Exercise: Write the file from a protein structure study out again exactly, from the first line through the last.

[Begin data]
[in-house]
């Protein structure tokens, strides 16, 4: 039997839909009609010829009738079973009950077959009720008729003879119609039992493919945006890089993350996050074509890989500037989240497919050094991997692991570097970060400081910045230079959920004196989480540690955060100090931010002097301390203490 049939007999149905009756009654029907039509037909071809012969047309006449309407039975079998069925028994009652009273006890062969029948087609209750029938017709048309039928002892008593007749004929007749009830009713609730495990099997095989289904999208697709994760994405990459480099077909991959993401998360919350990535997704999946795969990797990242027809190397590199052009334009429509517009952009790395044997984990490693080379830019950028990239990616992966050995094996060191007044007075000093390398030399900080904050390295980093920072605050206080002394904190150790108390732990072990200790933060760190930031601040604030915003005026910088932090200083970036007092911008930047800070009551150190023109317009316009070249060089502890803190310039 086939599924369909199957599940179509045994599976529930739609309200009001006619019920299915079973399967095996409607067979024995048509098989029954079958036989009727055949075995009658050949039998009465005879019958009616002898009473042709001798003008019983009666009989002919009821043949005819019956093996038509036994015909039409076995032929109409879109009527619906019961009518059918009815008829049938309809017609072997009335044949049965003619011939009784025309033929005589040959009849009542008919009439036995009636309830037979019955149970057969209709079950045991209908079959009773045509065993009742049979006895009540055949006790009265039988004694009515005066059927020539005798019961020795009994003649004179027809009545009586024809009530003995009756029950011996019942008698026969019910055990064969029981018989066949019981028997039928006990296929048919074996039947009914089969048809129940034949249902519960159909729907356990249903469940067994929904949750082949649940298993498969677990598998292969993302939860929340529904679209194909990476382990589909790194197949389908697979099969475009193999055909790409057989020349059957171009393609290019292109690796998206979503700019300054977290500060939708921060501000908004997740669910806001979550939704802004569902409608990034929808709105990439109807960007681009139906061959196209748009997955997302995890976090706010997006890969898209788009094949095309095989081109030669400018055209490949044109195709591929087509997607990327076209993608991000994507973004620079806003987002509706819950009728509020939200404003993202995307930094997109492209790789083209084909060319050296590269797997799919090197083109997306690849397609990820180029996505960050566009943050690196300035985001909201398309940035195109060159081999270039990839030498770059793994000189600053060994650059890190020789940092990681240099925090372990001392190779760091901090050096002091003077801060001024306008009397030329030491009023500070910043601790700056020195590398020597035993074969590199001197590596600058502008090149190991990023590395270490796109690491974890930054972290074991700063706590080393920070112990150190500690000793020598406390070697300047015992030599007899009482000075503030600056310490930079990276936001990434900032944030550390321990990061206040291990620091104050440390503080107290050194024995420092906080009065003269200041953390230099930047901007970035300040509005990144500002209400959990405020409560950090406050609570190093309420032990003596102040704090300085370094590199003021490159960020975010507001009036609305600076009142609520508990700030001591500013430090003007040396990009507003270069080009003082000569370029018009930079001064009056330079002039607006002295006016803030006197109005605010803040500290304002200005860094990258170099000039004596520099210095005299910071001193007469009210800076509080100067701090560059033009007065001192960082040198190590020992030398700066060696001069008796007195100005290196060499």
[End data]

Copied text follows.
[in-house]
């Protein structure tokens, strides 16, 4: 039997839909009609010829009738079973009950077959009720008729003879119609039992493919945006890089993350996050074509890989500037989240497919050094991997692991570097970060400081910045230079959920004196989480540690955060100090931010002097301390203490 049939007999149905009756009654029907039509037909071809012969047309006449309407039975079998069925028994009652009273006890062969029948087609209750029938017709048309039928002892008593007749004929007749009830009713609730495990099997095989289904999208697709994760994405990459480099077909991959993401998360919350990535997704999946795969990797990242027809190397590199052009334009429509517009952009790395044997984990490693080379830019950028990239990616992966050995094996060191007044007075000093390398030399900080904050390295980093920072605050206080002394904190150790108390732990072990200790933060760190930031601040604030915003005026910088932090200083970036007092911008930047800070009551150190023109317009316009070249060089502890803190310039 086939599924369909199957599940179509045994599976529930739609309200009001006619019920299915079973399967095996409607067979024995048509098989029954079958036989009727055949075995009658050949039998009465005879019958009616002898009473042709001798003008019983009666009989002919009821043949005819019956093996038509036994015909039409076995032929109409879109009527619906019961009518059918009815008829049938309809017609072997009335044949049965003619011939009784025309033929005589040959009849009542008919009439036995009636309830037979019955149970057969209709079950045991209908079959009773045509065993009742049979006895009540055949006790009265039988004694009515005066059927020539005798019961020795009994003649004179027809009545009586024809009530003995009756029950011996019942008698026969019910055990064969029981018989066949019981028997039928006990296929048919074996039947009914089969048809129940034949249902519960159909729907356990249903469940067994929904949750082949649940298993498969677990598998292969993302939860929340529904679209194909990476382990589909790194197949389908697979099969475009193999055909790409057989020349059957171009393609290019292109690796998206979503700019300054977290500060939708921060501000908004997740669910806001979550939704802004569902409608990034929808709105990439109807960007681009139906061959196209748009997955997302995890976090706010997006890969898209788009094949095309095989081109030669400018055209490949044109195709591929087509997607990327076209993608991000994507973004620079806003987002509706819950009728509020939200404003993202995307930094997109492209790789083209084909060319050296590269797997799919090197083109997306690849397609990820180029996505960050566009943050690196300035985001909201398309940035195109060159081999270039990839030498770059793994000189600053060994650059890190020789940092990681240099925090372990001392190779760091901090050096002091003077801060001024306008009397030329030491009023500070910043601790700056020195590398020597035993074969590199001197590596600058502008090149190991990023590395270490796109690491974890930054972290074991700063706590080393920070112990150190500690000793020598406390070697300047015992030599007899009482000075503030600056310490930079990276936001990434900032944030550390321990990061206040291990620091104050440390503080107290050194024995420092906080009065003269200041953390230099930047901007970035300040509005990144500002209400959990405020409560950090406050609570190093309420032990003596102040704090300085370094590199003021490159960020975010507001009036609305600076009142609520508990700030001591500013430090003007040396990009507003270069080009003082000569370029018009930079001064009056330079002039607006002295006016803030006197109005605010803040500290304002200005860094990258170099000039004596520099210095005299910071001193007469009210800076509080100067701090560059033009007065001192960082040198190590020992030398700066060696001069008796007195100005290196060499």